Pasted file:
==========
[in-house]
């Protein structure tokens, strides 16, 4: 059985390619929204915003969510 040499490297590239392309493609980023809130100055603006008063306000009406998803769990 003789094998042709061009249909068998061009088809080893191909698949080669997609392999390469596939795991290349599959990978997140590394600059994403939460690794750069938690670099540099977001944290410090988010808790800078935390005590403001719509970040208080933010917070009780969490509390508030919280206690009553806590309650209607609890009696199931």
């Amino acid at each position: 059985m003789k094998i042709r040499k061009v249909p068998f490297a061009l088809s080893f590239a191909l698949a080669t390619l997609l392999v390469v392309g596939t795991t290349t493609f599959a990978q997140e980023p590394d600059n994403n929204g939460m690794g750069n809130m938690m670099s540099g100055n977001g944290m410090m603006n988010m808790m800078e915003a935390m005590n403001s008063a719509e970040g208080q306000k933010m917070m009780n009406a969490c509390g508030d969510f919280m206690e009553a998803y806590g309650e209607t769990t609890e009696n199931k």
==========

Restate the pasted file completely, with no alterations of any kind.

[in-house]
């Protein structure tokens, strides 16, 4: 059985390619929204915003969510 040499490297590239392309493609980023809130100055603006008063306000009406998803769990 003789094998042709061009249909068998061009088809080893191909698949080669997609392999390469596939795991290349599959990978997140590394600059994403939460690794750069938690670099540099977001944290410090988010808790800078935390005590403001719509970040208080933010917070009780969490509390508030919280206690009553806590309650209607609890009696199931």
């Amino acid at each position: 059985m003789k094998i042709r040499k061009v249909p068998f490297a061009l088809s080893f590239a191909l698949a080669t390619l997609l392999v390469v392309g596939t795991t290349t493609f599959a990978q997140e980023p590394d600059n994403n929204g939460m690794g750069n809130m938690m670099s540099g100055n977001g944290m410090m603006n988010m808790m800078e915003a935390m005590n403001s008063a719509e970040g208080q306000k933010m917070m009780n009406a969490c509390g508030d969510f919280m206690e009553a998803y806590g309650e209607t769990t609890e009696n199931k």